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Skaldic Poetry of the Scandinavian Middle Ages

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Note to stanza

3. Anonymous Poems, 1. Bjarkamál in fornu, 4 [Vol. 3, 500]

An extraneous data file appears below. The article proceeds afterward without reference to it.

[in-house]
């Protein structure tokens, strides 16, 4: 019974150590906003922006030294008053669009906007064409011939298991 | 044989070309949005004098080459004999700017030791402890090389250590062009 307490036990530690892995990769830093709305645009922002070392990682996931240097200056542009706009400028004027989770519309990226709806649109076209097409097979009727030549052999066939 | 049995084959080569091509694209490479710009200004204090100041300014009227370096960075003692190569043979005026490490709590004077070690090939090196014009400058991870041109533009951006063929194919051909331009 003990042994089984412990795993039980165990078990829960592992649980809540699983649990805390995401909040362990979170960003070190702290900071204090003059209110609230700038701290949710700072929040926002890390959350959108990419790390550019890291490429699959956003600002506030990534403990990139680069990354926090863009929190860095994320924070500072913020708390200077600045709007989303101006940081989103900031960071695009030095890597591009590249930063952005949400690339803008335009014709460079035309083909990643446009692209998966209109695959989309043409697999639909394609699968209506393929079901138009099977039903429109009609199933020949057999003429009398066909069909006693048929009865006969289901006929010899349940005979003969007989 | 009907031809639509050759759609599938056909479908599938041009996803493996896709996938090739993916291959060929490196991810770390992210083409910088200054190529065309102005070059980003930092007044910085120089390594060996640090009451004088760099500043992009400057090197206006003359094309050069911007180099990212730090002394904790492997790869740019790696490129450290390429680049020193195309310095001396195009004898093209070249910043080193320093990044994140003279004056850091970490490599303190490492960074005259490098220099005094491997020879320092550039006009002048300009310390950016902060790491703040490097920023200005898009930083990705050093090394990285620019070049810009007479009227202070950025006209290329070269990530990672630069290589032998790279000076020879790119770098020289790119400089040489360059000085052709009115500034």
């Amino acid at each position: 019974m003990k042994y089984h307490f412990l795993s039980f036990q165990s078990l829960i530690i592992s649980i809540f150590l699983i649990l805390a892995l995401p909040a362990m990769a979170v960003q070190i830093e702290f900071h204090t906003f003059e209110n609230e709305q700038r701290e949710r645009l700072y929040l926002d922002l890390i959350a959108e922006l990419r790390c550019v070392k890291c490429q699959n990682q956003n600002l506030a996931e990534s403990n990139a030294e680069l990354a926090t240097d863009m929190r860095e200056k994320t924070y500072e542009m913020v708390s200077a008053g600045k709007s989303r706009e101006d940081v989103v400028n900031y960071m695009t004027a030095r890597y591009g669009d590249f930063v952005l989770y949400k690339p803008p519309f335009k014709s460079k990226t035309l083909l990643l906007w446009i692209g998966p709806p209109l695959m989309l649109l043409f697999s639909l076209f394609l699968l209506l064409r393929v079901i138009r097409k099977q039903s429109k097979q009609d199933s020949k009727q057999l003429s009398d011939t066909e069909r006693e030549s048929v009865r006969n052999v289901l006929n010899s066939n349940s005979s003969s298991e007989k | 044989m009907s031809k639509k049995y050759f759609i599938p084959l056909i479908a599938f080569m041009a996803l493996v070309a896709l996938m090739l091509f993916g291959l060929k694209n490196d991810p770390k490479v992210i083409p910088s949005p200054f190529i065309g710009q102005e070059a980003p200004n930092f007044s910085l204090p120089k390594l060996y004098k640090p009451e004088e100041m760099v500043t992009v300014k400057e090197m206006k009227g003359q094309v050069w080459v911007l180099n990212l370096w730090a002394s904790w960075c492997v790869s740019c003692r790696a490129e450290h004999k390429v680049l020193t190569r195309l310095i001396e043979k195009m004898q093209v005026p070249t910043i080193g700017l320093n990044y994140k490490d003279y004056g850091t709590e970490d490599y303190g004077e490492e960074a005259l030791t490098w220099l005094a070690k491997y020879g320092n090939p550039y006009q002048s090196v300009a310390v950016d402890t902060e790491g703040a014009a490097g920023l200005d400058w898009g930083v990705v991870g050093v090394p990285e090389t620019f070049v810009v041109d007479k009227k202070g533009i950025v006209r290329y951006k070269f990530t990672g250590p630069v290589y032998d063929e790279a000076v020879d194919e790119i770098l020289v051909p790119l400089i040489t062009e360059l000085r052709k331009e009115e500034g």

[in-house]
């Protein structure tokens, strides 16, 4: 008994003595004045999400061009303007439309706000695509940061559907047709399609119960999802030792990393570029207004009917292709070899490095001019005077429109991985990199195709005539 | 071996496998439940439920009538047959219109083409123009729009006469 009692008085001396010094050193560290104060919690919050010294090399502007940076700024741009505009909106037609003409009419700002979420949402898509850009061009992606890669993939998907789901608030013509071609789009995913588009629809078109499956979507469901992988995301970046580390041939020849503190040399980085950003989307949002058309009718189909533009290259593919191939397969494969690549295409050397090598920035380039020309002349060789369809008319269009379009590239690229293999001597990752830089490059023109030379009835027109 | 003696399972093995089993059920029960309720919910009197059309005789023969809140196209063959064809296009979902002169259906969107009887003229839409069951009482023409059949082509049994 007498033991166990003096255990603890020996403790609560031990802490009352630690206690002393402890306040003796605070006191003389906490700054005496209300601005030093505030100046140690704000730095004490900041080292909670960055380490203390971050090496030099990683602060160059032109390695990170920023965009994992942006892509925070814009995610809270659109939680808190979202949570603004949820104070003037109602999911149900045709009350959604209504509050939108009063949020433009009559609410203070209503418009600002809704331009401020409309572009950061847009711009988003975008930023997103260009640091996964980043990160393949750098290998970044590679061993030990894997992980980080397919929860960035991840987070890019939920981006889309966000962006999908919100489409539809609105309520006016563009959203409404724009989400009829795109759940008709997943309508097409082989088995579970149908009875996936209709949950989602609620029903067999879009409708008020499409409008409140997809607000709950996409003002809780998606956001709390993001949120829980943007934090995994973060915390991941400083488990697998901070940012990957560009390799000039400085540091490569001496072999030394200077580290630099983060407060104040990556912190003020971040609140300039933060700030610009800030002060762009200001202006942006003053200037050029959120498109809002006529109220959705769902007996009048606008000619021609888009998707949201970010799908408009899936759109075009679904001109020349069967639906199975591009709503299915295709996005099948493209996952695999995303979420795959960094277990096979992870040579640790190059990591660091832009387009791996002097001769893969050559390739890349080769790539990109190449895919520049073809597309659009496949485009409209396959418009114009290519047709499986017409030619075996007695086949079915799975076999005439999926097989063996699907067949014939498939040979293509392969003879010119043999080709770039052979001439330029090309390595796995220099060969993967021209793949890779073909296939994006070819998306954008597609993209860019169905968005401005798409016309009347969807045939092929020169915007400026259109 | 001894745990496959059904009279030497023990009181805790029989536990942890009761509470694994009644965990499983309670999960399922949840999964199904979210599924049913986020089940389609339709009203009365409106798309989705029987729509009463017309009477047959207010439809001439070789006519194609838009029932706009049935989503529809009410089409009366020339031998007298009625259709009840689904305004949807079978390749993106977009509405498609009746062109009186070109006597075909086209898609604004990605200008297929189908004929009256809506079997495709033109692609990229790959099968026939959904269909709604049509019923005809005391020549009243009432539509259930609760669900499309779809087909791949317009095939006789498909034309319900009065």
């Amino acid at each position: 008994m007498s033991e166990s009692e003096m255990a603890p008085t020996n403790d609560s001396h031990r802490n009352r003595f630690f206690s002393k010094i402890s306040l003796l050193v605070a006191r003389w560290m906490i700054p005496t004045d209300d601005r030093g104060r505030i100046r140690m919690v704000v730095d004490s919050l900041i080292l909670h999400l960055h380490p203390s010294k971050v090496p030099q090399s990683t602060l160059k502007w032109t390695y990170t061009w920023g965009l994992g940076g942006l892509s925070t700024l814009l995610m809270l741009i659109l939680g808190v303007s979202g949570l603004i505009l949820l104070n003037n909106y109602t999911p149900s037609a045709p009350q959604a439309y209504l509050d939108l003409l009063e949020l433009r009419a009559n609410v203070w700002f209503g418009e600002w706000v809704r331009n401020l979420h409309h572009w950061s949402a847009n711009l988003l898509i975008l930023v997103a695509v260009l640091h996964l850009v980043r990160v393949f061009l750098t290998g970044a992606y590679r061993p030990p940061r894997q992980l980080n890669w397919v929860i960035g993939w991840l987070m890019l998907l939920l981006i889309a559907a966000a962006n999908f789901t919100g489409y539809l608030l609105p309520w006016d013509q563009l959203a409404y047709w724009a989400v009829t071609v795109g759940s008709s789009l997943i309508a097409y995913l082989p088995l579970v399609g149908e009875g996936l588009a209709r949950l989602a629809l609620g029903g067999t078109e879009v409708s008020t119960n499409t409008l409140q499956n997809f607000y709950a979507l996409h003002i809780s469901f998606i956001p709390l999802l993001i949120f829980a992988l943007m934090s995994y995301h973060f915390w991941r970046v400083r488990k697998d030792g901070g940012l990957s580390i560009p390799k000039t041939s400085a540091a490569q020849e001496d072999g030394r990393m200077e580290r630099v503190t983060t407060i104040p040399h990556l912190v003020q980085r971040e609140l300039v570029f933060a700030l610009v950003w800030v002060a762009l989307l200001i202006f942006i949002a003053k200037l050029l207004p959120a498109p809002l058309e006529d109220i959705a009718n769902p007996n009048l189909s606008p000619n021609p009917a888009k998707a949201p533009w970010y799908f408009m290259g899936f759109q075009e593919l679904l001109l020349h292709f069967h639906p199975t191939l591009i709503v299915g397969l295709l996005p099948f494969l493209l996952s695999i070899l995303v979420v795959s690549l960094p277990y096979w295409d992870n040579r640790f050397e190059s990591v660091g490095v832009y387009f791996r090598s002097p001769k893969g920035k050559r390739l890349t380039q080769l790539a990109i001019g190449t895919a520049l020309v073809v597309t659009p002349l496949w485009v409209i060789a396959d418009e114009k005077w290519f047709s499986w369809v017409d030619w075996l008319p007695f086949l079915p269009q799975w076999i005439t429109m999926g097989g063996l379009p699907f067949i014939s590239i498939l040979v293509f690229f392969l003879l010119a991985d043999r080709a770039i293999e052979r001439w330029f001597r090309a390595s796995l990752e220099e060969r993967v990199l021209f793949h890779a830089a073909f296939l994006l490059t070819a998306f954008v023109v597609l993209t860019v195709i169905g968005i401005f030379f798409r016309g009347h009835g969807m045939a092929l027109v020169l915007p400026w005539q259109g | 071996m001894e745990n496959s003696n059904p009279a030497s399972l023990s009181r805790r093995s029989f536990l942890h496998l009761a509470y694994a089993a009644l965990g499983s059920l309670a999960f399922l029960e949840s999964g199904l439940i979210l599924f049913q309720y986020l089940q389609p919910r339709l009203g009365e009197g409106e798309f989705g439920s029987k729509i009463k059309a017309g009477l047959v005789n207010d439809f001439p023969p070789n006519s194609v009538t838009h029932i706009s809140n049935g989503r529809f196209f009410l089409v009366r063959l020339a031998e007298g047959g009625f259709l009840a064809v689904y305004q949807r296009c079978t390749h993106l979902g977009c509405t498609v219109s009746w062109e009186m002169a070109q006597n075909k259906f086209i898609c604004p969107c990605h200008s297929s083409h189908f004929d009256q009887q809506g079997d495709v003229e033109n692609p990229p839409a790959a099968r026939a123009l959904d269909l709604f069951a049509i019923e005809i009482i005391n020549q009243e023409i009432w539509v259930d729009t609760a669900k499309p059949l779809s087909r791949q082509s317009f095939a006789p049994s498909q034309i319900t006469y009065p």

[8] dúni Grafvitnis ‘Grafvitnir’s <snake’s> feather-bed [GOLD]’: Grafvitnir ‘grave-wolf’ (AEW: grafa) is a snake-heiti; cf. SnE 1998, I, 90, Grí 34/5 and Þul Orma 2/1 (see Note there). A very similar kenning, beð Grafvitnis ‘Grafvitnir’s bed’, is in ESk Øxfl 6/4. According to a notion common in both Old English and Old Norse poetry, serpents and dragons were in the habit of lying on hoards of gold, often concealed in mounds (cf. Beowulf ll. 2231b-2310 and Beowulf 2008, 238-9), hence in a large group of gold-kennings gold could be termed the bed or lair of a snake; cf. Meissner 237-41. Fáfnir’s legendary gold (see l. 4 above) served as a paradigmatic example of this thought-pattern.


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